That isn’t Christian. We respect our employers because they’re our employers, our leaders because they’re our leaders, our husbands because they’re our husbands, God because he is God. The interplay of “respect goes up, kindness goes down” is a lost aspect of Christian theology (and was difficult at the best of times).

    “We SHOULD be laughing at these men. (I am one of them.) They don’t deserve an ounce of respect.”

    The Christian thing to do is support them however we can, not make life even harder for them. I cannot fault a man who wants kids for signing up for Marriage 2.0 because he’ll be on the chilamony hook anyway. Just so long as he goes in eyes open.

    “Isn’t it time to adjust to the realities of the situation and do as the Romans do? Wishing that things were different and fighting reality will get you nowhere.”

    We follow the real God. Better to be ruined than disobedient.

    Also, adjusting to the modern situation would trigger a Biblical pattern: women embrace evil, men choose to join women in evil, God steps in to kick ass. You can see it best in Eden and Solomon’s wives. If men today refuse to sink to women’s modern depravity then we’ll eventually pull out of the cultural tailspin. If men take full, amoral advantage of the situation then Bad Things Will Happen.

  125. OKRickety says:

    Snowy said on February 1, 2016 at 7:38 am
    “Equal but different”? I’ve heard this before, but don’t really know what they’re driving at. Are they really saying, “The same but different”? Are they hedging their bets? Sitting on the fence? Equal in headship, but different in mental/emotional etc. makeup? Complemantarity “suggests both equality and beneficial differences”. They’re willing to expand on the differences to the extent of their being ‘beneficial’, but seem reluctant to further define their concept of ‘equality’, other than claiming that it is a “biblical idea that male and female are equal, but different.” Why don’t they expound these biblical ideas, if indeed they’re biblical? The bible has all the answers, so why don’t they expound them? What are they on about?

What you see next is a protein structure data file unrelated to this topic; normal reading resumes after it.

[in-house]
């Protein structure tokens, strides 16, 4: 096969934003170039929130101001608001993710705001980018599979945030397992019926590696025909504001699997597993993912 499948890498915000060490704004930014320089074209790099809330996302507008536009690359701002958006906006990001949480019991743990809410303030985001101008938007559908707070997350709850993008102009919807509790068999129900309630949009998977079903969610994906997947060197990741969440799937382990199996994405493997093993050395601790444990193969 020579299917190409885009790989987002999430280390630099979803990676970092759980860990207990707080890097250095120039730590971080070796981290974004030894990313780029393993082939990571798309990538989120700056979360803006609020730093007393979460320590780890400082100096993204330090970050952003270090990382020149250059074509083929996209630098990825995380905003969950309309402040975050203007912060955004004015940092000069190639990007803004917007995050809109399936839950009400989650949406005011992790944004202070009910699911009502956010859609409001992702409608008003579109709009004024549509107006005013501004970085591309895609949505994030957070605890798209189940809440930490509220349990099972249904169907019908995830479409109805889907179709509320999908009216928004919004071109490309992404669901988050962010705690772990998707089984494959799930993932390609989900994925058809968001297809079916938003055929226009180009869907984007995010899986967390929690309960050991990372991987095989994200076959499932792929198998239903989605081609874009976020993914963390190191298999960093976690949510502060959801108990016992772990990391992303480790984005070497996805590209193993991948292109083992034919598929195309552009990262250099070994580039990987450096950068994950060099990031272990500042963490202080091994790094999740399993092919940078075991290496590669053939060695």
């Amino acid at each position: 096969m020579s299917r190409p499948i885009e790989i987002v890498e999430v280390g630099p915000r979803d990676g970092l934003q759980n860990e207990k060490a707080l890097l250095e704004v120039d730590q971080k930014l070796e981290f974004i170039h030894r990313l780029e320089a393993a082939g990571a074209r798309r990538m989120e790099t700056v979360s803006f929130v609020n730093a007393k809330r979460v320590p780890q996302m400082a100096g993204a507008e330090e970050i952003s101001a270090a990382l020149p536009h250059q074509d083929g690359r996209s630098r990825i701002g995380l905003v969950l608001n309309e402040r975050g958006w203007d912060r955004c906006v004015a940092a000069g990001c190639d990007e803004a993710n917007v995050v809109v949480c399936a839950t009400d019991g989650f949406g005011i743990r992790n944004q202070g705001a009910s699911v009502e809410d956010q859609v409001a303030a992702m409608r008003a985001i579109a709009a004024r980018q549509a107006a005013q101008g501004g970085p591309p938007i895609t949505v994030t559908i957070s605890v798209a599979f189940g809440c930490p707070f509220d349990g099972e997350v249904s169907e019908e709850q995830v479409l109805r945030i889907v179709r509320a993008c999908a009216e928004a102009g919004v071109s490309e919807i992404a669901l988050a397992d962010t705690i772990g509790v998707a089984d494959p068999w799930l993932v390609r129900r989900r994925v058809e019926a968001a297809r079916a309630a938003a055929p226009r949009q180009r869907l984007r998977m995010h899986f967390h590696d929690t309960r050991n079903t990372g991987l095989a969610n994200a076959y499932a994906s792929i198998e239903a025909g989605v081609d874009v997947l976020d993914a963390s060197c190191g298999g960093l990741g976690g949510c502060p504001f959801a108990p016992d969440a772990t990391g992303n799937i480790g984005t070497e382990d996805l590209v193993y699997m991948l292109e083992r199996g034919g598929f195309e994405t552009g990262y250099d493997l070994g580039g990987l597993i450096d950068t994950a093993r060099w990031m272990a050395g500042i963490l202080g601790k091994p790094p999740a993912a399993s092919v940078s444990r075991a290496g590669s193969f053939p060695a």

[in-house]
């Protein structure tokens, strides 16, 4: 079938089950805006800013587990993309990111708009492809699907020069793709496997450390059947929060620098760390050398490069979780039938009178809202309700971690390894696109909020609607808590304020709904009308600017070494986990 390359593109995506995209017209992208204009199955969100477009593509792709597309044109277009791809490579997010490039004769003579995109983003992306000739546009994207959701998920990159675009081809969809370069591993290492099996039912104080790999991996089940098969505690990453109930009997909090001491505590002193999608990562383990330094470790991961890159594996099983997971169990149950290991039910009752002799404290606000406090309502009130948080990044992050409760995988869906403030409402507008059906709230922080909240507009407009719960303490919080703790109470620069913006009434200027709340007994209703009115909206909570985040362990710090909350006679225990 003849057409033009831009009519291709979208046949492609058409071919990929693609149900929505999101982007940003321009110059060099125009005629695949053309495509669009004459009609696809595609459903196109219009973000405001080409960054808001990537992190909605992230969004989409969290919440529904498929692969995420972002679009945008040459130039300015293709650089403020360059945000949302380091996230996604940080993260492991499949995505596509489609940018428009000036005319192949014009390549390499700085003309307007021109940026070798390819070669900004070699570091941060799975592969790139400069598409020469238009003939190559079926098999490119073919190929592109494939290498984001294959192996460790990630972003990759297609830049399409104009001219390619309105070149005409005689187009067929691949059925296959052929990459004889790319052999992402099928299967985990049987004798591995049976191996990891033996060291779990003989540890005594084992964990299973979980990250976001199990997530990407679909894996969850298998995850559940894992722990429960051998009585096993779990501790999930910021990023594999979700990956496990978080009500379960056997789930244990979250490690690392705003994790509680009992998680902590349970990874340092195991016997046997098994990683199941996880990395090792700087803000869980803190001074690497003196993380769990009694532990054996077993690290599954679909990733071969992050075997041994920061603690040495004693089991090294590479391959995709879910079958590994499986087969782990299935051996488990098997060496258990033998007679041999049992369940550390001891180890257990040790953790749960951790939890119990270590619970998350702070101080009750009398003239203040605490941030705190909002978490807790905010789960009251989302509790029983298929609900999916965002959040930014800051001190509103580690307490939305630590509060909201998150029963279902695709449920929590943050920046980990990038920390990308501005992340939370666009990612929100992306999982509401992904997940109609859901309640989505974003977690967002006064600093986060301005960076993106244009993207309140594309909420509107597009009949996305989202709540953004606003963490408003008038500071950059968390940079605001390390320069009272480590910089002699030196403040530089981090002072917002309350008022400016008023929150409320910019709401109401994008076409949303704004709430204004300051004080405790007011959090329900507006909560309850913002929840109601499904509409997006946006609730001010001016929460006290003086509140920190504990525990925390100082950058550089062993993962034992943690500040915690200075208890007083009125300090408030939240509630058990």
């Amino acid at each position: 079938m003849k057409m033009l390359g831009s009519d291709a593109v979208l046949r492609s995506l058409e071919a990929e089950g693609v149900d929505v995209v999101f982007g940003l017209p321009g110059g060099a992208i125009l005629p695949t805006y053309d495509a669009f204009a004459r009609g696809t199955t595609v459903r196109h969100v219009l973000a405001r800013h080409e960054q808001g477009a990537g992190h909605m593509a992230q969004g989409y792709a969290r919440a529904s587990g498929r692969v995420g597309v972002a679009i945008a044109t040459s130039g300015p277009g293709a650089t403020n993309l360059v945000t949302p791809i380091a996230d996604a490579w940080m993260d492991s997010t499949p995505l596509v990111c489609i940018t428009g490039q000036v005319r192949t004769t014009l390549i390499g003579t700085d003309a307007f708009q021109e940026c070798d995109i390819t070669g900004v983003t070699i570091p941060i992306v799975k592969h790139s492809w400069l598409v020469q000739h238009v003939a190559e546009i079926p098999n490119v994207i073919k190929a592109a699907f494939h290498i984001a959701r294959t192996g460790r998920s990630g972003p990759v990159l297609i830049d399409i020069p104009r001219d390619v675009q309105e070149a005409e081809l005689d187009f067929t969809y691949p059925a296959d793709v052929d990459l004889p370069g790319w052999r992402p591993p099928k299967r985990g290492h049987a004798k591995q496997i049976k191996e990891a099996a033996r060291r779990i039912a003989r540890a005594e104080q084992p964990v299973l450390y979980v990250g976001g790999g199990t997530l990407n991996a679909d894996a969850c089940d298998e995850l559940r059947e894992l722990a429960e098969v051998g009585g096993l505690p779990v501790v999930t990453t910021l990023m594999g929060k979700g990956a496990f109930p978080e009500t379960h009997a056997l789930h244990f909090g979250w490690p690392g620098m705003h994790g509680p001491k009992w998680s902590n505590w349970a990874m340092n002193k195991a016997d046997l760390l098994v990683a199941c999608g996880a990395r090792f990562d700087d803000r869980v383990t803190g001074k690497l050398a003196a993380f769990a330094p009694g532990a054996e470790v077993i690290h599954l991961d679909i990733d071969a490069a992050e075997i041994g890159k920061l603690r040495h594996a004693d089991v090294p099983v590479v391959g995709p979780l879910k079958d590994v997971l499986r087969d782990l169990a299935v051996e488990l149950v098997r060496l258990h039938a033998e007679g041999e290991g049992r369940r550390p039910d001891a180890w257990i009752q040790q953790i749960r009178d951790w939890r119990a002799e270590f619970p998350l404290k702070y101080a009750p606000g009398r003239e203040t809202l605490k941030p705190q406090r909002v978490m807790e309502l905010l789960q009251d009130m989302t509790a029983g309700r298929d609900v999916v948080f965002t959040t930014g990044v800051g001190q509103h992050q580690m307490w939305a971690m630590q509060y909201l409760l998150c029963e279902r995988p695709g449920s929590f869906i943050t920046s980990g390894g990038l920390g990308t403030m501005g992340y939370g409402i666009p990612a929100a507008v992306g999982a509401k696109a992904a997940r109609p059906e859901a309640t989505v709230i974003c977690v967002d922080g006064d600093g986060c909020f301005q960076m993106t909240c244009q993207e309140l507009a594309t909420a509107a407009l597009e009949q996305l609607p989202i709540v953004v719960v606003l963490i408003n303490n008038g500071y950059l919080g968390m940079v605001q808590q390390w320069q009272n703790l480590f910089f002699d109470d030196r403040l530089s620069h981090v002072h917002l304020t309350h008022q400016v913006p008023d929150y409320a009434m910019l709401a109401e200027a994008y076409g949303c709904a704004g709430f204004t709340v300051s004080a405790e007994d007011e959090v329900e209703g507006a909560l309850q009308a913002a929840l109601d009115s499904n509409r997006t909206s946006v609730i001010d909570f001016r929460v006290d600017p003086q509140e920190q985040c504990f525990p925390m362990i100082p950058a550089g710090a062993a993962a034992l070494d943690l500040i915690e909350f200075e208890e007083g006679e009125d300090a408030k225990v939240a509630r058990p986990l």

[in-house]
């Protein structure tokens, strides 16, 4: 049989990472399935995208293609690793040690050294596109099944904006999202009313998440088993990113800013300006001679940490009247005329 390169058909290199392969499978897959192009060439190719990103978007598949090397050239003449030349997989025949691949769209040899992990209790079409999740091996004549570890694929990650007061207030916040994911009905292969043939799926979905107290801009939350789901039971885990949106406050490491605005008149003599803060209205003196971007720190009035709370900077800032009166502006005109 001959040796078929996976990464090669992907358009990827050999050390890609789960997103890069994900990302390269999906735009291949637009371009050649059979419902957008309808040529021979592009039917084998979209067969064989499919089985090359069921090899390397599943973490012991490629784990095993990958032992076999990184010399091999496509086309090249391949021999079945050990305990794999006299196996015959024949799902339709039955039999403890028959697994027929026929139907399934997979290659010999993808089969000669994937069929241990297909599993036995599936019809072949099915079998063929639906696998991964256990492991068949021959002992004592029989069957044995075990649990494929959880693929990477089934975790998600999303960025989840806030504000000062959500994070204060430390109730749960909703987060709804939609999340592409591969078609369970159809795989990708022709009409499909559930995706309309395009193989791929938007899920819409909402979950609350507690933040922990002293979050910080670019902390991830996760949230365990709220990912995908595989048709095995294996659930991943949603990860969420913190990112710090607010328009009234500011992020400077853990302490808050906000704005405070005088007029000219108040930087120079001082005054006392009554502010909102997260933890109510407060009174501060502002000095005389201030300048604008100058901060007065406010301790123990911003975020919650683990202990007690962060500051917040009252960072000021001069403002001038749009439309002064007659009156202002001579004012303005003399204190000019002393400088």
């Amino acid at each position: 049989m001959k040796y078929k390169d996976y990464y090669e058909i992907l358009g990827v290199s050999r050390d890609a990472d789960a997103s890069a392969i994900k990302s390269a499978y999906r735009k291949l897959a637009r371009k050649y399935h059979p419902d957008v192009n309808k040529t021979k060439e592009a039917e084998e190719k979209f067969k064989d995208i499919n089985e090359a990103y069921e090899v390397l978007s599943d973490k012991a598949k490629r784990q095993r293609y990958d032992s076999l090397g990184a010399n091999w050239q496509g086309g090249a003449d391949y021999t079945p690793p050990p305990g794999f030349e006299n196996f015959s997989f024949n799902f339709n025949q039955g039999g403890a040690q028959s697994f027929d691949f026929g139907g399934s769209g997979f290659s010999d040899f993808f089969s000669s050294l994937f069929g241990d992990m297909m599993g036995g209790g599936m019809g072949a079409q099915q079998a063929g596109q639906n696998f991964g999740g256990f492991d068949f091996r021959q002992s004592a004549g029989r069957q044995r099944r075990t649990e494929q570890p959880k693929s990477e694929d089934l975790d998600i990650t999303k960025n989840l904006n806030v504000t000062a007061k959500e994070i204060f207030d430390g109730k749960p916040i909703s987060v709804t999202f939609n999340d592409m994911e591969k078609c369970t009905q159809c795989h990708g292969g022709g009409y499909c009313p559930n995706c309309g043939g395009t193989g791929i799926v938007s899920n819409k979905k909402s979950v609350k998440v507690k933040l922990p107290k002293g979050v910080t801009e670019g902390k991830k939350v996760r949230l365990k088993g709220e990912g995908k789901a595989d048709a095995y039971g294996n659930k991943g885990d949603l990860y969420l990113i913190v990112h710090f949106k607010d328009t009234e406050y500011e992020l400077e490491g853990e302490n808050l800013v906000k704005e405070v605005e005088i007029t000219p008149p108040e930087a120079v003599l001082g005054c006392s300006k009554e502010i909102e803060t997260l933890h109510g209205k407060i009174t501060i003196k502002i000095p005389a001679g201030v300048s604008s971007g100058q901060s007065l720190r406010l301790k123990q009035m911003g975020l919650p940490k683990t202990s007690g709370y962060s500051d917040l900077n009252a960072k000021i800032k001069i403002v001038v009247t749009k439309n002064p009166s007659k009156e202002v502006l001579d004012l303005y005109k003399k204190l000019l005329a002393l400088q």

Before I start, I want to point out to readers that complement means to make complete, but compliment means to praise or admire.

    I don’t claim to be a complementarian, but I do think the Bible says that husbands and wives are equal but different.

    [Gal 3:28 NASB] 28 There is neither Jew nor Greek, there is neither slave nor free man, there is neither male nor female; for you are all one in Christ Jesus.

    Therefore, all Christians are equal from God’s perspective.

    [Eph 5:21-24 NASB] 21 and be subject to one another in the fear of Christ. 22 Wives, be subject to your own husbands, as to the Lord. 23 For the husband is the head of the wife, as Christ also is the head of the church, He Himself being the Savior of the body. 24 But as the church is subject to Christ, so also the wives ought to be to their husbands in everything.

    Here we see a husband is the head of his wife, and a wife ought to be subject to her husband. Therefore, husbands and wives are different. I believe this difference is beneficial.

    In another forum, I am discussing the concept of unequally yoked in marriage. I say that a Christian husband and wife are equal but different. In an ox team, both oxen are expected to work together as equals to pull the load. However, they are different in that one ox is the lead ox. The other ox is trained to follow the lead ox, but if this ox balks or tries to go its own way, the task of pulling the load becomes much more difficult, if not impossible.

  126. Pedat Ebediyah says:

    @Artisinal Toad,

    I’ve got to tell you that what you write used to make me feel very uncomfortable.

    Not so much anymore.

    My time has passed in being concerned about engaging with women. But I have so much I can do to help other younger men who have neither married nor divorced yet. And we know that none of them are having sex with “virgins” and most certainly not many are sexing up married women.

    So there may be some hope…somewhere.

    @Cane,

    I’m with you…I used to think that being a conservative meant that we (meaning they) ain’t having none of this whacky modern crap, but the more I pay attention to what we (meaning they) purport, it seems that we (meaning they) rubber stamp so much shit that they are ghost writers in the story of rebellion and rejection of God’s Holy mountain.

  127. nick012000 says:

    >And we know that none of them are having sex with “virgins” and most certainly not many are sexing up married women.

    That’s the thing, though: if the taking of a girl’s virginity is to marry her, then they *are* sleeping with married women; the women just don’t know that they’re supposed to be married.

  128. You’re just a prisoner here of your own device.
    Yam wot I yam